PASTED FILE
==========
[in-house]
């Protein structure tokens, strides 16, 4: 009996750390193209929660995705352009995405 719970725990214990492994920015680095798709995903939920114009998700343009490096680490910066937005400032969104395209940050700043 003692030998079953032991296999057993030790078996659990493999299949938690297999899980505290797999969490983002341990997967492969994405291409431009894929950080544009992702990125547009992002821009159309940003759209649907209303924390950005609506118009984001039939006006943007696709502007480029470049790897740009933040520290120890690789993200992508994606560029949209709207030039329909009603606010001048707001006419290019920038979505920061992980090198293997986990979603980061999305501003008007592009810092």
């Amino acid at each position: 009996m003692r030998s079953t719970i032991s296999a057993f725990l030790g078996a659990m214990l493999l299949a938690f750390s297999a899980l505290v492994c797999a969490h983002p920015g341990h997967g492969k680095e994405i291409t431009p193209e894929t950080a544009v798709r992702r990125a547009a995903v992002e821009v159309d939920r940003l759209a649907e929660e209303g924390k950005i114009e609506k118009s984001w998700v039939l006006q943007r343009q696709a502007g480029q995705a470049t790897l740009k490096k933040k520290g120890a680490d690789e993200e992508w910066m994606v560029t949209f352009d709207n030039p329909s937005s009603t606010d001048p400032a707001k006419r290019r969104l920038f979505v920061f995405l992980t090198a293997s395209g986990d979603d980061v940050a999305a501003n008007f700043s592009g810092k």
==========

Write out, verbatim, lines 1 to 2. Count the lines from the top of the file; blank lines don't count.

[in-house]
């Protein structure tokens, strides 16, 4: 009996750390193209929660995705352009995405 719970725990214990492994920015680095798709995903939920114009998700343009490096680490910066937005400032969104395209940050700043 003692030998079953032991296999057993030790078996659990493999299949938690297999899980505290797999969490983002341990997967492969994405291409431009894929950080544009992702990125547009992002821009159309940003759209649907209303924390950005609506118009984001039939006006943007696709502007480029470049790897740009933040520290120890690789993200992508994606560029949209709207030039329909009603606010001048707001006419290019920038979505920061992980090198293997986990979603980061999305501003008007592009810092």